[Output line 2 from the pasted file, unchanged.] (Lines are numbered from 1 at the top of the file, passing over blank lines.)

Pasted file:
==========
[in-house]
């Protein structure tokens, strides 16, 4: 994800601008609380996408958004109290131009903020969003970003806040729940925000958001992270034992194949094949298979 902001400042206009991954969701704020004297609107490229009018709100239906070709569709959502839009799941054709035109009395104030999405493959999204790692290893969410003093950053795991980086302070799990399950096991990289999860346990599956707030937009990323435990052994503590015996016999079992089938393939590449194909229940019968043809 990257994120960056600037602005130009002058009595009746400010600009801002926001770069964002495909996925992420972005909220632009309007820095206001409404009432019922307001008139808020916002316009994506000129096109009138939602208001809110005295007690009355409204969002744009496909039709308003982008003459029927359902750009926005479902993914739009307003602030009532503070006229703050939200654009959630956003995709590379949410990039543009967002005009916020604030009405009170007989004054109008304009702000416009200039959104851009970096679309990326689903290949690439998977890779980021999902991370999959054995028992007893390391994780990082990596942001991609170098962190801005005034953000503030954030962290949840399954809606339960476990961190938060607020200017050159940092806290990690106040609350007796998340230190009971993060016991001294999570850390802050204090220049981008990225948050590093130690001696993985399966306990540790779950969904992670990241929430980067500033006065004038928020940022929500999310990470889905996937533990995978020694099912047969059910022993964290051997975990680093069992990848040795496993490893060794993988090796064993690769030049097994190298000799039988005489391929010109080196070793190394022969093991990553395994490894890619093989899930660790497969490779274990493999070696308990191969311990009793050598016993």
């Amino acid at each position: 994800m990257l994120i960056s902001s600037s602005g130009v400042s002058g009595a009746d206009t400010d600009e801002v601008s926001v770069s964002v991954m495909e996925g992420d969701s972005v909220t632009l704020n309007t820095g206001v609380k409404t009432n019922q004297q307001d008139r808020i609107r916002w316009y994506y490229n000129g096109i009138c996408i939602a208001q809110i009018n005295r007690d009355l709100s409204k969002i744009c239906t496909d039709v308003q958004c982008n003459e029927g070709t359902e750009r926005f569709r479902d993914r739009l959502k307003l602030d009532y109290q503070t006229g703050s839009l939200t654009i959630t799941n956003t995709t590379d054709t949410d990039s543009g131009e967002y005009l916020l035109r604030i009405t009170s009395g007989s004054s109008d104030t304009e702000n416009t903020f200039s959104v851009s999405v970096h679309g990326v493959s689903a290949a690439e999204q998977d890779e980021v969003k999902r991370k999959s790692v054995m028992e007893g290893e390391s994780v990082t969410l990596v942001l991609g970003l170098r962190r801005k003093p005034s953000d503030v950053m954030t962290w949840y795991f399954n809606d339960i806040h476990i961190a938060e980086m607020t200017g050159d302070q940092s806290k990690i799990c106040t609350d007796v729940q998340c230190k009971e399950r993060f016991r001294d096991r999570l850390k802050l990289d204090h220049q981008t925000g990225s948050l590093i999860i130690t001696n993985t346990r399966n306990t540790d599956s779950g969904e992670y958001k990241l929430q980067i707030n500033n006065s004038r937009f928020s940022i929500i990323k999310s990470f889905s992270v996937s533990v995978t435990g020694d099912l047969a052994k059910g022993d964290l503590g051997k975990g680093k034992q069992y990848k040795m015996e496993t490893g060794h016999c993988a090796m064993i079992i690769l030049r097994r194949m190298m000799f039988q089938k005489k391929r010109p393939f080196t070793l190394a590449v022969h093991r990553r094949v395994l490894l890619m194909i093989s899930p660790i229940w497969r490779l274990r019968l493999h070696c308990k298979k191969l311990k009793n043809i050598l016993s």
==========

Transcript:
């Protein structure tokens, strides 16, 4: 994800601008609380996408958004109290131009903020969003970003806040729940925000958001992270034992194949094949298979 902001400042206009991954969701704020004297609107490229009018709100239906070709569709959502839009799941054709035109009395104030999405493959999204790692290893969410003093950053795991980086302070799990399950096991990289999860346990599956707030937009990323435990052994503590015996016999079992089938393939590449194909229940019968043809 990257994120960056600037602005130009002058009595009746400010600009801002926001770069964002495909996925992420972005909220632009309007820095206001409404009432019922307001008139808020916002316009994506000129096109009138939602208001809110005295007690009355409204969002744009496909039709308003982008003459029927359902750009926005479902993914739009307003602030009532503070006229703050939200654009959630956003995709590379949410990039543009967002005009916020604030009405009170007989004054109008304009702000416009200039959104851009970096679309990326689903290949690439998977890779980021999902991370999959054995028992007893390391994780990082990596942001991609170098962190801005005034953000503030954030962290949840399954809606339960476990961190938060607020200017050159940092806290990690106040609350007796998340230190009971993060016991001294999570850390802050204090220049981008990225948050590093130690001696993985399966306990540790779950969904992670990241929430980067500033006065004038928020940022929500999310990470889905996937533990995978020694099912047969059910022993964290051997975990680093069992990848040795496993490893060794993988090796064993690769030049097994190298000799039988005489391929010109080196070793190394022969093991990553395994490894890619093989899930660790497969490779274990493999070696308990191969311990009793050598016993």